Peter Shetler asked 14 junior high boys to bring knives to school.
They followed his orders, right down to making sure they were dull knives.
Shetler taught the boys how to sharpen the knives and use them. They were more important than the computers or notebooks in the Farm to Table class at Bethany Christian School over the last two weeks.
“We sharpened knives. We butchered animals,” said seventh-grader Nathan Oostland.
Butchering isn’t usually on the syllabus at any junior high or high school, but during the J-Term at Bethany, the curriculum changes. Students were learning how to make ukeleles or bird suet. Shetler’s group learned how to butcher and prepare meat, as well as how to think about local meat and its production.
Shetler, technology director at the school, grew up cooking a night a week for his family. On a family farm in Colorado in the 1990s, he butchered animals.
He brought those skills to the classroom, and 14 junior high boys ended up in the two-week session.
“I thought it’d be cool, a good experience, to learn about parts of an animal,” said Sam Ostergren, a seventh-grader.
Tyson Miller wanted to learn how to butcher. Oostland wanted to learn more about where food comes from.
They did. On Friday, they chatted easily about the challenges of cutting through bone to make a pork chop or all the parts of a pig that can go into sausage.
Jacob Wallace, who signed up for the class by accident, said he learned butchering and how large-scale farming works, but now he wants to raise more animals for food on his family’s farm.
Shetler focused on how animals are raised around the world and the ethics of meat production, how to butcher and how to prepare the meat.
He brought in chicken, sheep and pork carcasses for the boys to cut up. When they toured Maple Leaf Farms in Milford, they learned about duck production and even cut duck meat there and pointed out that the knives were dull.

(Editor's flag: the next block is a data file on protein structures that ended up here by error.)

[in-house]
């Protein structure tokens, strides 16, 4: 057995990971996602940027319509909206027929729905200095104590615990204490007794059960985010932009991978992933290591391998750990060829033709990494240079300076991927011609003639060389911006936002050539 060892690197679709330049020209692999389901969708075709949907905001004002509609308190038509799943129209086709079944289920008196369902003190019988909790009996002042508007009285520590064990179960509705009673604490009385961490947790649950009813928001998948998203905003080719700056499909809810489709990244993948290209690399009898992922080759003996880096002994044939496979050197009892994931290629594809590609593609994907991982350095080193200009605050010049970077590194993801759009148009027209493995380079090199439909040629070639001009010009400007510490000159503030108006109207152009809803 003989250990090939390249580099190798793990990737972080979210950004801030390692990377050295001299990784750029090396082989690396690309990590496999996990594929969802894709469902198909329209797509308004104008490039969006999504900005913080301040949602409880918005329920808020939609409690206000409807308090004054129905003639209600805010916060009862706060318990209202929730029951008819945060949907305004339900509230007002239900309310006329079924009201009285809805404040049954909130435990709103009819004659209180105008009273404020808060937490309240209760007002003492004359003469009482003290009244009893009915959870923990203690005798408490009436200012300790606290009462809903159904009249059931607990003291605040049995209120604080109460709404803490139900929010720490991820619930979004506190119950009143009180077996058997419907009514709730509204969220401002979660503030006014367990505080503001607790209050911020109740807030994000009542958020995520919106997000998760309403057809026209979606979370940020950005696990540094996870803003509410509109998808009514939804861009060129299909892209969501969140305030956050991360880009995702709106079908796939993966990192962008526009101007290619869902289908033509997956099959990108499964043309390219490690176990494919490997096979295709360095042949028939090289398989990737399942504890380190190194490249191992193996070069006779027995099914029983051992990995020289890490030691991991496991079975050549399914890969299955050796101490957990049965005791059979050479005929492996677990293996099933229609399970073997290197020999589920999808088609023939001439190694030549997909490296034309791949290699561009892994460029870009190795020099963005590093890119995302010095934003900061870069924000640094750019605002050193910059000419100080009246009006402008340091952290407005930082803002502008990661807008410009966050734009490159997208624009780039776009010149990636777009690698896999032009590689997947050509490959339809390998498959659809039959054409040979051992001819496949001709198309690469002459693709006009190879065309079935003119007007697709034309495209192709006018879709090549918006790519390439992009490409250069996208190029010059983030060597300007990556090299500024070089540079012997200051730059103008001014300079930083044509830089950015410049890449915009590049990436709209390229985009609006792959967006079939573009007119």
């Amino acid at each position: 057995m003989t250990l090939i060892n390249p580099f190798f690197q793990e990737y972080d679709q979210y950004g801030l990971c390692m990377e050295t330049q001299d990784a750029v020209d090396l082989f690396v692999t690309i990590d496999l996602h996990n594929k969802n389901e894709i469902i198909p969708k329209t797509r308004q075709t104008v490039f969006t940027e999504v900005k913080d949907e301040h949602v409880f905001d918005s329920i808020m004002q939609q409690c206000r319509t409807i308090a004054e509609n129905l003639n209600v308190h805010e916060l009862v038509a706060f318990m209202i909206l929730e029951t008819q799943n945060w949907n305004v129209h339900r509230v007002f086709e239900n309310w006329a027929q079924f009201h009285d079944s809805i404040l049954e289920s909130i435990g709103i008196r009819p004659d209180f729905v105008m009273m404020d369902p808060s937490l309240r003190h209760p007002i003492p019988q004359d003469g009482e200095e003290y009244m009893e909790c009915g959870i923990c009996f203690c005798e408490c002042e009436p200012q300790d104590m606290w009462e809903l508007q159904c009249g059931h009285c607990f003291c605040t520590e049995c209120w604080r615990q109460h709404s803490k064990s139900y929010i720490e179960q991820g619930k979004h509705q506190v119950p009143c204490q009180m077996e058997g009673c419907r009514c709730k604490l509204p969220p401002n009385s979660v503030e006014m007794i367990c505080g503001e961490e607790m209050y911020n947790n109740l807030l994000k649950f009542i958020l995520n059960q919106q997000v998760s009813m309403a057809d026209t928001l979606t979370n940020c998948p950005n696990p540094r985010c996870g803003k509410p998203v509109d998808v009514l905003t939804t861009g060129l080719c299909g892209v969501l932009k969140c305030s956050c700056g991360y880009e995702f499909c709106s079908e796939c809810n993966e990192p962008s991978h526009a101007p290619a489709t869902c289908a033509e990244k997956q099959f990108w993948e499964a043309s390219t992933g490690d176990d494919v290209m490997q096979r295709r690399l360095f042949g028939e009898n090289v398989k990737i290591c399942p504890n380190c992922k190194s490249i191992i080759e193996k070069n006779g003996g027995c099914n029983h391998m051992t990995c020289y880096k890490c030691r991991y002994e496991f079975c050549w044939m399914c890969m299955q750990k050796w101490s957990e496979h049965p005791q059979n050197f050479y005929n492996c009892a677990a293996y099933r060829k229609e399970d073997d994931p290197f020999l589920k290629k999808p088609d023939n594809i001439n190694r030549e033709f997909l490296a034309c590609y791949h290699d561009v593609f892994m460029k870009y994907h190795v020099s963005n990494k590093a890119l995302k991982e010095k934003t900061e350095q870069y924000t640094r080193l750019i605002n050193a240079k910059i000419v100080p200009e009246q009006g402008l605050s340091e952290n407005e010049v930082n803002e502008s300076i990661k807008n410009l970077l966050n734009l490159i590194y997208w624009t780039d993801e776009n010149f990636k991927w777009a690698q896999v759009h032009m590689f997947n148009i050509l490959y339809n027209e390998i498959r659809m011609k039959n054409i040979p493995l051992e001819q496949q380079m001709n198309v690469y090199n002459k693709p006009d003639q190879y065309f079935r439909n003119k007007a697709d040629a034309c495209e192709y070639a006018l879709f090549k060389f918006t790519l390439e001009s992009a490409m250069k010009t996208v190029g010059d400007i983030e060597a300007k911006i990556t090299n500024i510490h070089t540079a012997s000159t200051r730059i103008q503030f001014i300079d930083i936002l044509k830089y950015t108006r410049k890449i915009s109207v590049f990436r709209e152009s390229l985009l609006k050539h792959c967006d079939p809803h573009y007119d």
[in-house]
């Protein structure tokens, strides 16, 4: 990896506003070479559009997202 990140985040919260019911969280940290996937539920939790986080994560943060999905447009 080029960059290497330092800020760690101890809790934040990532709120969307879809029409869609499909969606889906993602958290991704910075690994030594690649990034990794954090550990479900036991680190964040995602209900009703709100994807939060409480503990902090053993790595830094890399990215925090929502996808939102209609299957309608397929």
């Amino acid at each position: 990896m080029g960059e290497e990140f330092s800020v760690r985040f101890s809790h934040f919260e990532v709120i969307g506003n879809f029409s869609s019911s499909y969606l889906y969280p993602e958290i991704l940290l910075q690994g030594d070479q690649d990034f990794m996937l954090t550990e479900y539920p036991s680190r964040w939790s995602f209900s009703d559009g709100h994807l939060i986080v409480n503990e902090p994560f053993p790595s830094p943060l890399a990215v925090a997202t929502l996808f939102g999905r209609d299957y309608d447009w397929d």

They brined and smoked hams and bacon. They seasoned and stuffed sausage. They cooked and they ate.
Shetler is one of those guys who can remodel a kitchen and then produce fabulous food in it. “We want them to understand anything you can buy, you can make better,” he said.
He’s not haughty. He just trusts his cooking and ability to make food good. While there are chefs who can do things to food he couldn’t, his philosophy ensures that he works at preparing good food and therefore almost always eats well.
Our wives are cousins and he’s a neighbor. We share a lawnmower and a love of food. The smoker he used for the class is one I used to own but which then went to live at his house.
When he told me over dinner what he was going to teach, I got excited.
Teaching young people to think about their food and how it’s made? Teaching them skills that may serve them later in life, or at least help them cook for a date? I would have signed up for that in a heartbeat.
The students told their friends they were having fun in the class and eating well. In eight days of class (there were two snow days) they ate pork chops, bacon, four kinds of sausage, duck and ham.
When I talked to the class, we discussed how much meat we should eat. They’d watched “Food Inc.,” a documentary critical of the way meat is produced industrially. “That changed my perspective on hamburger,” Ostergren said, but added that it wouldn’t make him stop eating fast food or non-local hamburger.
That day may come. Shetler’s philosophy and discussion about buying local and knowing where something originates had already prompted the boys to think a bit differently. Sometimes those are the seeds needed to change a diet.
My personal goal is to eat less meat, but eat better meat and know the story of what I’m eating. Is it the pig a friend raised in his woods? Great. Is the chicken from Miller Poultry, where I know it was raised humanely in northern Indiana? Superb.
The new One Ten Craft Meatery in Warsaw is an example of someone buying local meat and preparing it as well as possible. Owner Jason Brown is doing something very cool and delicious. I visited last week and can’t wait to go back.
Shetler was a brave man to teach junior high boys how to butcher, but I’d call it a success. Oostland said he’d try to buy and eat local meat now when he can.
One step they didn’t learn in the class was slaughter. Shetler mulled whether to do that, but opted against it. “I didn’t want to be responsible for their little psyches,” he said.
I’m hungry. Let’s eat.
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